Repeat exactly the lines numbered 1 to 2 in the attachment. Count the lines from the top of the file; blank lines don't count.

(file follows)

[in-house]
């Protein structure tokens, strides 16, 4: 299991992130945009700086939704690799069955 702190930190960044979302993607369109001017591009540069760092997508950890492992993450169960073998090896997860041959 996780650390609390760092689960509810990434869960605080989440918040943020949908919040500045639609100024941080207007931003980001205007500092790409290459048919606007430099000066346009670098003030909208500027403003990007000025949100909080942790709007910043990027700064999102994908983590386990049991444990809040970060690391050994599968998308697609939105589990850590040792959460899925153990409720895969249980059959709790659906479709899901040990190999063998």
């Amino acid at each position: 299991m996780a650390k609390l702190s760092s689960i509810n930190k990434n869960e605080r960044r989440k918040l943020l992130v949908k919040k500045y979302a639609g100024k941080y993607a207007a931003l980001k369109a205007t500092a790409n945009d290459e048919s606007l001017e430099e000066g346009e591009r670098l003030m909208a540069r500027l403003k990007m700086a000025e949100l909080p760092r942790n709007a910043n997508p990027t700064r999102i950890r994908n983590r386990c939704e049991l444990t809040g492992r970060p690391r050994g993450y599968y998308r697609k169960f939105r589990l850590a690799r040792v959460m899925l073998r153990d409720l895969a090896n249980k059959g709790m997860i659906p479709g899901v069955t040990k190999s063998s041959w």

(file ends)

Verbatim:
[in-house]
């Protein structure tokens, strides 16, 4: 299991992130945009700086939704690799069955 702190930190960044979302993607369109001017591009540069760092997508950890492992993450169960073998090896997860041959 996780650390609390760092689960509810990434869960605080989440918040943020949908919040500045639609100024941080207007931003980001205007500092790409290459048919606007430099000066346009670098003030909208500027403003990007000025949100909080942790709007910043990027700064999102994908983590386990049991444990809040970060690391050994599968998308697609939105589990850590040792959460899925153990409720895969249980059959709790659906479709899901040990190999063998």